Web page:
3. Let’s just go ahead and put on all our calendars to drag this out in 3 months and do it all over again. Yay! This reminds me of those Field & Stream magazines where every September they start getting you excited with “new” tips on hunting that big buck.

    Maybe next time maybe we can take more umbrage, personalize this more, come to blows, impugn integrity, threaten retribution. This was all too civil. That might make it more fun. It might make for a 100 more comments?

    We’re so predictable. Are we self-aware though?

  4. Nick, who’s “we”, kemo sabi?

  5. Raley Roger says:

    What John Kelly said. Anybody know what his blog address is? That’s a blog I’d read.

  6. We the wine commentariat. I guess I’m just mocking along with you the repetitiveness of this and other similar discussions. Even as I participate in said repetitive discussion. Not taking anything away from said discussion either. I think the self-aware comment is pretty obvious–you made clear for your part that this is an old saw, not everyone does.

  7. Raley Roger says:

    Thanks Mr. Olken. Just went through Kelly’s blog. He’s a smart writer. Looks like he actually edits his work. Thanks for the intro. I’ve added it to my “favorites” page.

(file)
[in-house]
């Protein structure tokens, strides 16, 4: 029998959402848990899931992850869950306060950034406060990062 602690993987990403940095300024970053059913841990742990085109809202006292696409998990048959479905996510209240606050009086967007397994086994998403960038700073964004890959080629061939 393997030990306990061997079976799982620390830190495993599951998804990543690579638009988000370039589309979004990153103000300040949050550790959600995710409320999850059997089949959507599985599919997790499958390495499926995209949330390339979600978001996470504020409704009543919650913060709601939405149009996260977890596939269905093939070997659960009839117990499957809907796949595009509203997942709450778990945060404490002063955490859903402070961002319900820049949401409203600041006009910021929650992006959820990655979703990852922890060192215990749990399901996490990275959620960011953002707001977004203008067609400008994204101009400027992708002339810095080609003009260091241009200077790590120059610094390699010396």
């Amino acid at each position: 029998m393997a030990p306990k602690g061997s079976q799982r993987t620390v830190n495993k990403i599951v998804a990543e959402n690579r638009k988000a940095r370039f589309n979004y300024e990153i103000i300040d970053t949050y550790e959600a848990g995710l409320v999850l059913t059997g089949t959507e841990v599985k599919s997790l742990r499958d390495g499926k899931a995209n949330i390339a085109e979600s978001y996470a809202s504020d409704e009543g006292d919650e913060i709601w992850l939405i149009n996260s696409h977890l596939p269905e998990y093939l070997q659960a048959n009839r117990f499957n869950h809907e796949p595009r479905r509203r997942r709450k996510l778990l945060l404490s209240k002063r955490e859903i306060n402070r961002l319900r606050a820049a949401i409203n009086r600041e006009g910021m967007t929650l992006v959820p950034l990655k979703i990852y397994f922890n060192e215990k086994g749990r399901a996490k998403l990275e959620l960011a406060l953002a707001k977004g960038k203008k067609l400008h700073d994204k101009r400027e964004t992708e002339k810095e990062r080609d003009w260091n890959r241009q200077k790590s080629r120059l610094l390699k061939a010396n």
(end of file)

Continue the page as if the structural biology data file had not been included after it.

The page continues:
8. I cannot speak for others, but our Cerro Prieto westside mountain vineyard ripens Cab, Syrah, Merlot on Oct 1st, with brixes ~24-24.5. Since we pick on flavor, not brix, on Oct 1 our vines are DEVOID of flavor. Taste any of the above grapes and you get sugar water. But flavor? Fuggedaboudit. There hain’t none there. Zero. Zippo. Nada. Taste every day hoping for a hint of flavor, and check brix just for heck of it , and brix just creeps up…and up, and then up some more. Many times I have plaintively looked at the buyer of our “sold” grapes, watching raisins collect on S. or W side of vine, and yet, no flavor. More times than not, flavor comes in 3 weeks after grapes were officially “ripe” by refractometer. I have had wines made from those “brix picks”, and they were horrid. Just your standard tasteless, flabby, zero taste that is so readily available at Albertsons for $7.50/btl or less. No, the real reason for hi alcohol grapes in Cerro Prieto’s vineyard is that flavor comes in ridiculously late, often times preceding a mountain freeze by a day or so.

    I taste from the entire mountain vineyard grapes daily from Oct 1st on. Hundreds of grapes daily, maybe thousands. And i assure you there is no flavor there. I was asked to host a wine critic from Bay area by our local PRWCA(wine country alliance),and his name was “Gray” something or other, a young man very full of himself. He reamed Westside Paso’s hi alcohol content and yet when i asked him did he know why we made our wines from such high sugar/ alcohol levels, he had no idea our flavors came in so late. To tell the truth, i am not certain he was even aware of the term “picking on taste, not brix”. When he had it explained to him he looked quizzically and said , “Oh”. My neighbors of 1 mile radius or less, (most 1/2 mile)
    are Jack Creek,(colder, lower, Pinot, Chard, Syrah,), Linne Calodo, L’Aventure, Booker, and Saxum, all have similar experiences. Heck we could all pick at 24 brix, and make some stunningly weak sister wines…but by gosh they sure would be 12-13% alcohol.